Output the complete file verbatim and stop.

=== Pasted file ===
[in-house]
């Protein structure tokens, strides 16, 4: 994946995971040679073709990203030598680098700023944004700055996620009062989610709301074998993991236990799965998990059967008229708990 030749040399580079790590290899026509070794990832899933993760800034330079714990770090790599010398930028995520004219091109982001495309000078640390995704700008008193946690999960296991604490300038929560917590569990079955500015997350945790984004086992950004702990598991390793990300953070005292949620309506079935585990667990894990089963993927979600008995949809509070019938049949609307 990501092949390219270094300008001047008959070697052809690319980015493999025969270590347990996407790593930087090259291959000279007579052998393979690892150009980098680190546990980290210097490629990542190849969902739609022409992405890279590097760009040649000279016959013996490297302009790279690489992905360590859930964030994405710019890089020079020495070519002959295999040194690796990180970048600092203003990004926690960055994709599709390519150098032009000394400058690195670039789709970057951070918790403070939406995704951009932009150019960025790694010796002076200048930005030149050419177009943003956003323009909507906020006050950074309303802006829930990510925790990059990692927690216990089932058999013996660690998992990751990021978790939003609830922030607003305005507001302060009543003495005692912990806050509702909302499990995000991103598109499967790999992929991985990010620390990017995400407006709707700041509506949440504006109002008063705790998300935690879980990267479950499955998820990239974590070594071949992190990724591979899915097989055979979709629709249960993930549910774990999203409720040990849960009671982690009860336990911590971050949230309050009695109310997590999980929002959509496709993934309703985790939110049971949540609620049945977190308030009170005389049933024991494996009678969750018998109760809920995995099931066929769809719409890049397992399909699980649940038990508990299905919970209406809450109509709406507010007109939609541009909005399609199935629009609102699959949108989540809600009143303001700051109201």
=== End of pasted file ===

[in-house]
């Protein structure tokens, strides 16, 4: 994946995971040679073709990203030598680098700023944004700055996620009062989610709301074998993991236990799965998990059967008229708990 030749040399580079790590290899026509070794990832899933993760800034330079714990770090790599010398930028995520004219091109982001495309000078640390995704700008008193946690999960296991604490300038929560917590569990079955500015997350945790984004086992950004702990598991390793990300953070005292949620309506079935585990667990894990089963993927979600008995949809509070019938049949609307 990501092949390219270094300008001047008959070697052809690319980015493999025969270590347990996407790593930087090259291959000279007579052998393979690892150009980098680190546990980290210097490629990542190849969902739609022409992405890279590097760009040649000279016959013996490297302009790279690489992905360590859930964030994405710019890089020079020495070519002959295999040194690796990180970048600092203003990004926690960055994709599709390519150098032009000394400058690195670039789709970057951070918790403070939406995704951009932009150019960025790694010796002076200048930005030149050419177009943003956003323009909507906020006050950074309303802006829930990510925790990059990692927690216990089932058999013996660690998992990751990021978790939003609830922030607003305005507001302060009543003495005692912990806050509702909302499990995000991103598109499967790999992929991985990010620390990017995400407006709707700041509506949440504006109002008063705790998300935690879980990267479950499955998820990239974590070594071949992190990724591979899915097989055979979709629709249960993930549910774990999203409720040990849960009671982690009860336990911590971050949230309050009695109310997590999980929002959509496709993934309703985790939110049971949540609620049945977190308030009170005389049933024991494996009678969750018998109760809920995995099931066929769809719409890049397992399909699980649940038990508990299905919970209406809450109509709406507010007109939609541009909005399609199935629009609102699959949108989540809600009143303001700051109201």